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Dream in MLK's "I Have a Dream" Speech Dies With Segregation in Raleigh Schools

I Have a Dream Speech

The dream in MLK's "I Have a Dream" speech is fading in Raleigh, NC.

Martin Luther King Jr. Day will be celebrated Monday, but perhaps less so this year in Raleigh, N.C.  The Wake County School District there “has abolished the policy behind one of the nation’s most celebrated integration efforts” in an attempt to “say no to the social engineers,” The Washington Post reports.

The Post describes the district as having a “majority-Republican school board backed by national tea party conservatives” and “embracing the provocative idea that concentrating poor children, who are usually minorities, in a few schools could have merits.”  Naturally, opponents of the plan are calling this out as a thinly veiled attempt at segregating schools.

“Without a diversity policy in place, they say, the county will inevitably slip into the pattern that defines most districts across the country, where schools in well-off neighborhoods are decent and those in poor, usually minority neighborhoods struggle.”  According to board member John Tedesco, however, “he and his colleagues are only seeking a simpler system in which children attend the schools closest to them,” adding, “If we had a school that was, like, 80 percent high-poverty, the public would see the challenges, the need to make it successful.  Right now, we have diluted the problem, so we can ignore it.”

Diluted the problem?  Diluted the problem???  I don’t understand what you mean, sir.  What exactly is “the problem?”  Poor people and people of color are not a problem – not for me, anyway.  Do you mean that you’ve spread poor and/or students of color throughout your school system, so it’s harder to see the ways in which their needs are not being met?  Or are you upset that it’s easier to see that in a desegregated system those students are not collectively failing and therefore you have no minority population to point fingers at?

The Post nails exactly why this new “neighborhood school” approach is such a problem in Raleigh.  They write:

The story unfolding here is striking because the school district… sprawls 800 square miles and includes public housing in Raleigh, wealthy enclaves near town, and the booming suburbs beyond….  Usually, such large territory is divided into smaller districts with students assigned to the nearest schools.  And because neighborhoods are still mostly defined by race and socioeconomic status, poor and minority kids wind up in high-poverty schools that struggle with problems such as retaining the best teachers.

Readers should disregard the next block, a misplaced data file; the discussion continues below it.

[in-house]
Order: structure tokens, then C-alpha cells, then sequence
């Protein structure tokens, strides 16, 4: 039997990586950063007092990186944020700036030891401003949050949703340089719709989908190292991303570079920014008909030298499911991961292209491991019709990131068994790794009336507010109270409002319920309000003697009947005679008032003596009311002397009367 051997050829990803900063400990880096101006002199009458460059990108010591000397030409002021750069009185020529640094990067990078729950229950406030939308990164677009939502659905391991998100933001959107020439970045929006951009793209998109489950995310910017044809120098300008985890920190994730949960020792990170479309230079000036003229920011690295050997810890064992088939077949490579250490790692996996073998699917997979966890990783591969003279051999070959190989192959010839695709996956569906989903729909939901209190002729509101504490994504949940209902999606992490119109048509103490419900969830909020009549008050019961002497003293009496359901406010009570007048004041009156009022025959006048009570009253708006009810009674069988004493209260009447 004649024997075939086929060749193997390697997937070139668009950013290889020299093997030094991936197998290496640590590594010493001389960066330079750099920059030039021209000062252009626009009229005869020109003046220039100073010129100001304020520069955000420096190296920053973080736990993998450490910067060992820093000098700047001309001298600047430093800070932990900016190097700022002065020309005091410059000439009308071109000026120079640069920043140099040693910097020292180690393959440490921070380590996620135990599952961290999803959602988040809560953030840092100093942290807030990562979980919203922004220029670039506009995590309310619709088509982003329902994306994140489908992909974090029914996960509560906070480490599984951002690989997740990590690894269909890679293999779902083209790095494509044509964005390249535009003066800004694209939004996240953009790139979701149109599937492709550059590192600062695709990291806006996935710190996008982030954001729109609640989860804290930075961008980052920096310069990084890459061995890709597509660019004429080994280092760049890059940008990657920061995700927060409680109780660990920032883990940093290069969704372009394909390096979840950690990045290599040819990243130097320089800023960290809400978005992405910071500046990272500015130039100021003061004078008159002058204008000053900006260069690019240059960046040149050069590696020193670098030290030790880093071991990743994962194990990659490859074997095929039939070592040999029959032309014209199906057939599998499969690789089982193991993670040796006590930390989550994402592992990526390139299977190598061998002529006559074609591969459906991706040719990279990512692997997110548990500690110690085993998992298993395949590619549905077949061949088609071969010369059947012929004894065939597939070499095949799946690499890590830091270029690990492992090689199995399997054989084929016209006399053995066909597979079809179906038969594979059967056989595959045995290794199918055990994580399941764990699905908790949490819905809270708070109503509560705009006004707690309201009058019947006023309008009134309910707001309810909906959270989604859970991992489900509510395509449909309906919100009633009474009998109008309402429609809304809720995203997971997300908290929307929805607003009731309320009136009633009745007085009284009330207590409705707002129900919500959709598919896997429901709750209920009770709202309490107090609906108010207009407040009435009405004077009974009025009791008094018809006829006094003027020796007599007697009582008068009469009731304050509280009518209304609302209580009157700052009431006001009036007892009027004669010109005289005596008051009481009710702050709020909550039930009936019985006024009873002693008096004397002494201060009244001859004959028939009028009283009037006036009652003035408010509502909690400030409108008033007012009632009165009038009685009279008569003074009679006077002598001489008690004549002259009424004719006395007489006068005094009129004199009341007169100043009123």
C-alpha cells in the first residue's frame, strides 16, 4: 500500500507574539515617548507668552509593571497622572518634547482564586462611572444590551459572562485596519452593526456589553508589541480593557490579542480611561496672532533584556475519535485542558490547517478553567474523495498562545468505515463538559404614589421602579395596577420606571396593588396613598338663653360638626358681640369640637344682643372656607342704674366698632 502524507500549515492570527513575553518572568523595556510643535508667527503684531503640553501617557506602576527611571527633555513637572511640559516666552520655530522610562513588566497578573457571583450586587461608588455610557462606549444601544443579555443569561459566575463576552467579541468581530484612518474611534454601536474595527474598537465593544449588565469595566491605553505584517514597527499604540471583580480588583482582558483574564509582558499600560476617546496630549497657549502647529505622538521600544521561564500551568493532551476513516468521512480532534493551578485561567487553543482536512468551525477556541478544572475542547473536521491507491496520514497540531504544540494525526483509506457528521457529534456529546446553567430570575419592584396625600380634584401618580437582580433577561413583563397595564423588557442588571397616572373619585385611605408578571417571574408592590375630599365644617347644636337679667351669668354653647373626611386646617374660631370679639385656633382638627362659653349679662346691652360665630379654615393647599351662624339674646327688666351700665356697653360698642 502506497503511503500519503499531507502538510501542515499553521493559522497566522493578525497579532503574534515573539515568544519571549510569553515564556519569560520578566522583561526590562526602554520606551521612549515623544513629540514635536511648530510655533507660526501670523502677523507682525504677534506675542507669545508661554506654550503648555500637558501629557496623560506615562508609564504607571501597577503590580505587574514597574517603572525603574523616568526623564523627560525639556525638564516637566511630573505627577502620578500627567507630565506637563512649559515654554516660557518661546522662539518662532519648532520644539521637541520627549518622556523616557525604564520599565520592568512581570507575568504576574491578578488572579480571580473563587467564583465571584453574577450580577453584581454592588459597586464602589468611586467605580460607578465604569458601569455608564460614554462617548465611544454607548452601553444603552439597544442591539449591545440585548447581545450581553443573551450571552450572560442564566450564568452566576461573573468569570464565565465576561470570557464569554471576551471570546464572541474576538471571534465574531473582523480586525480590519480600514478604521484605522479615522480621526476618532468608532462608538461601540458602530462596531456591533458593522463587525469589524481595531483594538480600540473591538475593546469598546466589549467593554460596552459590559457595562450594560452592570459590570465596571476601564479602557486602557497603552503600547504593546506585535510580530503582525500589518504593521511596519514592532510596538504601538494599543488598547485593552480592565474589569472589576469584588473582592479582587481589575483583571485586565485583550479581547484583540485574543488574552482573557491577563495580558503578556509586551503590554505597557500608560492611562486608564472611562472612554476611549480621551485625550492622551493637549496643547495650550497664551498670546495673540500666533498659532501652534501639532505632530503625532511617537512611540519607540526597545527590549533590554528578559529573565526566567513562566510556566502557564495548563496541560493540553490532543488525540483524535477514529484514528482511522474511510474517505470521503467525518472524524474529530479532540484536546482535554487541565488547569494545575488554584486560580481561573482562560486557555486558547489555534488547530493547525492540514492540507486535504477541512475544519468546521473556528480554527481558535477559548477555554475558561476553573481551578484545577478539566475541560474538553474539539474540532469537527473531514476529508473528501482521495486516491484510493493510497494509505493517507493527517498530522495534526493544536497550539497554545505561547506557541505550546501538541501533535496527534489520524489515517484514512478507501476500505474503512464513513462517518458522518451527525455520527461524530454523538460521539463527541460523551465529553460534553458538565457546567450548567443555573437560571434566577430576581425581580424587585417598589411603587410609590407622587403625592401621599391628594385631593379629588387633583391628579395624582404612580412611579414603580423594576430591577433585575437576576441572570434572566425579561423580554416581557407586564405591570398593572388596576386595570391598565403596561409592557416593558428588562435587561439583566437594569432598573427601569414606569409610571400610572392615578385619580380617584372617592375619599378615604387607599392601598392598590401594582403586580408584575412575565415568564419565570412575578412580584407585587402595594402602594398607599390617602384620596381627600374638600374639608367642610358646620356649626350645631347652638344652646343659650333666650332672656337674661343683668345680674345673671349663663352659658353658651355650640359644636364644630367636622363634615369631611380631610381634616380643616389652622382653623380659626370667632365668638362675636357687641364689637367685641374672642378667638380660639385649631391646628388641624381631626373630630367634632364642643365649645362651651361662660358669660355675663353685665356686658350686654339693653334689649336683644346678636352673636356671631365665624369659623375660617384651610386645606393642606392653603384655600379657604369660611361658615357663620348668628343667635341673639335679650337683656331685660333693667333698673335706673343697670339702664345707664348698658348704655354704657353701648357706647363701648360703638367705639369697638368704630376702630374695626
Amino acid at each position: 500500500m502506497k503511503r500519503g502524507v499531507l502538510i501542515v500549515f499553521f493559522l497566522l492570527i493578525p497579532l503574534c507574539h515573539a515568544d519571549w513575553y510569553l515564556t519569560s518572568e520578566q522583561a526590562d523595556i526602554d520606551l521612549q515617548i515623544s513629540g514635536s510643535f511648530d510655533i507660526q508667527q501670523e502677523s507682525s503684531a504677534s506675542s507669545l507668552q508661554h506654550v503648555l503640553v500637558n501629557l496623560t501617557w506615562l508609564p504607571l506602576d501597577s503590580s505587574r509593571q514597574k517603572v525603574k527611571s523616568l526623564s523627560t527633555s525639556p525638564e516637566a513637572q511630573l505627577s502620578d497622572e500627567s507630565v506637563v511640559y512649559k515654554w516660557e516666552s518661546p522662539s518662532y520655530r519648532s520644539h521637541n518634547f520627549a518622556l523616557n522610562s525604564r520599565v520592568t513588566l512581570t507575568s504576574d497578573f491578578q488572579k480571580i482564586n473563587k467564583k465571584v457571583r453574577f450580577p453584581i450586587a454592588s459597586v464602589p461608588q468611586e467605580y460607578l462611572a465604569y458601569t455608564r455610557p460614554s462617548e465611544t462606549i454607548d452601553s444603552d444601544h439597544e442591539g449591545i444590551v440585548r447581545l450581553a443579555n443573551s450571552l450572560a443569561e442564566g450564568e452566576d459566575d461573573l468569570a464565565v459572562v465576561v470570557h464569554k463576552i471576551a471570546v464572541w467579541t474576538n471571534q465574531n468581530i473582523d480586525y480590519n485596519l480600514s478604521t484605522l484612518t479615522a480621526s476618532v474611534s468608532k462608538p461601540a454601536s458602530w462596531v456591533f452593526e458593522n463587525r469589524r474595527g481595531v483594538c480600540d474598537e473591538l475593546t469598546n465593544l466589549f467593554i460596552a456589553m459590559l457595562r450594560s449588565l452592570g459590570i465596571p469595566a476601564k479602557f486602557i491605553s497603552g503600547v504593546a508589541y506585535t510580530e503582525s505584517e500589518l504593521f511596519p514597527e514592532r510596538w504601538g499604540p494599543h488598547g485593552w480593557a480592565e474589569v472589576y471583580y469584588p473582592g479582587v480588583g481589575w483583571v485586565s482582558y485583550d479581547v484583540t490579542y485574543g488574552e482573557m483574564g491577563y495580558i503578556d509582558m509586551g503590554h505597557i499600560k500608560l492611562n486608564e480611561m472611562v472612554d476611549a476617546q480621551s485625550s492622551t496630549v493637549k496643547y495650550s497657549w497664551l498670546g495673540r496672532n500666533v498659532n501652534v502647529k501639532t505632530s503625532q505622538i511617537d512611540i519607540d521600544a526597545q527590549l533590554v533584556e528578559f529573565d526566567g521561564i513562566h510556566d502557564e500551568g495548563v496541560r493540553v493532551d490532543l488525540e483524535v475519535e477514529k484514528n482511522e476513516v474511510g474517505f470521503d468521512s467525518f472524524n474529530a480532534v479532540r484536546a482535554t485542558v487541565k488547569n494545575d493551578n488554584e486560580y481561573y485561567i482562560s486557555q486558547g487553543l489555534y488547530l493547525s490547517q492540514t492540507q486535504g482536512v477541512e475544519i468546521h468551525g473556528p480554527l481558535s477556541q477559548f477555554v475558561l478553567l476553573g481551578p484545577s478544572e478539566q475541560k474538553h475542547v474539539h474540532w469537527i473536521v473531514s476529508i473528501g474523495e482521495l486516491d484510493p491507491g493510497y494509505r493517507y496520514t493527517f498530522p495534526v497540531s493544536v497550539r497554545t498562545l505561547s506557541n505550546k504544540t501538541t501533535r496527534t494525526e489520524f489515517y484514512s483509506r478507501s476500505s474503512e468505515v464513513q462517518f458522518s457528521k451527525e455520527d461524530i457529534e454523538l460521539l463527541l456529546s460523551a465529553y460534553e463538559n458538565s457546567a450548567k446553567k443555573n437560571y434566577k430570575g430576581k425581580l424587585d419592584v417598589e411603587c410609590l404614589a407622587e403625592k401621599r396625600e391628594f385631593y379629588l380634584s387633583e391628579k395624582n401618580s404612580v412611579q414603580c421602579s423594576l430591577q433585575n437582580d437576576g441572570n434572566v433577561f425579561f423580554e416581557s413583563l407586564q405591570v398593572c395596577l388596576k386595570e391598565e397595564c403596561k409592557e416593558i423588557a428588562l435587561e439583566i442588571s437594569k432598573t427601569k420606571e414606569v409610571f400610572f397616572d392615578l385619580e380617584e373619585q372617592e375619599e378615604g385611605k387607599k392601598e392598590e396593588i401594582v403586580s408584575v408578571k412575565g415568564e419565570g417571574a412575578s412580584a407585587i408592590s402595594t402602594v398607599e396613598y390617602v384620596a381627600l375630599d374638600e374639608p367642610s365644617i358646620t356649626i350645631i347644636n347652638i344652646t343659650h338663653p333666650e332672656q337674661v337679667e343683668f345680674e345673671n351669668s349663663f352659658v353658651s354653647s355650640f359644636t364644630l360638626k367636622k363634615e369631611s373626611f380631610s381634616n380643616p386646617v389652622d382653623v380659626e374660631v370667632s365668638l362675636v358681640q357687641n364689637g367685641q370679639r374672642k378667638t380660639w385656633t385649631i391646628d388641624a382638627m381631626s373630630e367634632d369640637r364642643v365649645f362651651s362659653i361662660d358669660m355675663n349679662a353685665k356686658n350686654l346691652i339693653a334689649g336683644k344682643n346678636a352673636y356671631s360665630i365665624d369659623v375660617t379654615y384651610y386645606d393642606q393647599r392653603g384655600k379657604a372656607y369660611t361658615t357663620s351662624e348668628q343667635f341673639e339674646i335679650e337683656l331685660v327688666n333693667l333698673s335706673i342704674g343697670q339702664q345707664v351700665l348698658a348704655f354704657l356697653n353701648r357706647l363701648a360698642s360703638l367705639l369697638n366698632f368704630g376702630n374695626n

Officials in Raleigh tried to head off that scenario.  As white flight hit in the 1970s, civic leaders merged the city and county into a single district.  And in 2000, they shifted from racial to economic integration, adopting a goal that no school should have more than 40 percent of its students qualify for free or reduced-price lunches, the proxy for poverty.

That makes excellent sense.  All students benefit from diversity, not just poor students and/or students of color.  Yet wealthy local parents are convinced that the district’s diversity goals are hurting their kids.  One mother, Kathleen Brennan, who started a parent group “to challenge the system” says, “These people are patting themselves on the back and only 54 percent of [poor] kids are graduating.  And I’m being painted a racist.  But isn’t it racist to have low expectations?”

As if the “expectation” is that only 54% of [poor] kids should graduate.  Ha.  (I wonder what her original word choice was there.)  The NAACP has criticized this plan to concentrate poor and minority students in neighborhood schools as a “separate but equal” mindset.  The Rev. Earl Johnson, pastor of Martin Street Baptist Church in downtown Raleigh, rightfully noted that, “People want schools that mirror their neighborhood, but the bigger picture is my kid in the suburbs is connected to kids in Raleigh.  We’re trying to connect to the world but we’re separating locally?  There is something wrong.”

In a day and age when the popular youth culture is black culture, how is it that we are still trying to isolate poor kids, black kids, Latino kids?  43 years after Martin Luther King Jr.’s death, are we really still trying to ensure that “little black boys and black girls will be able to join hands with little white boys and white girls as sisters and brothers?” Well, some of us are. And some of us are still fighting vehemently against that.

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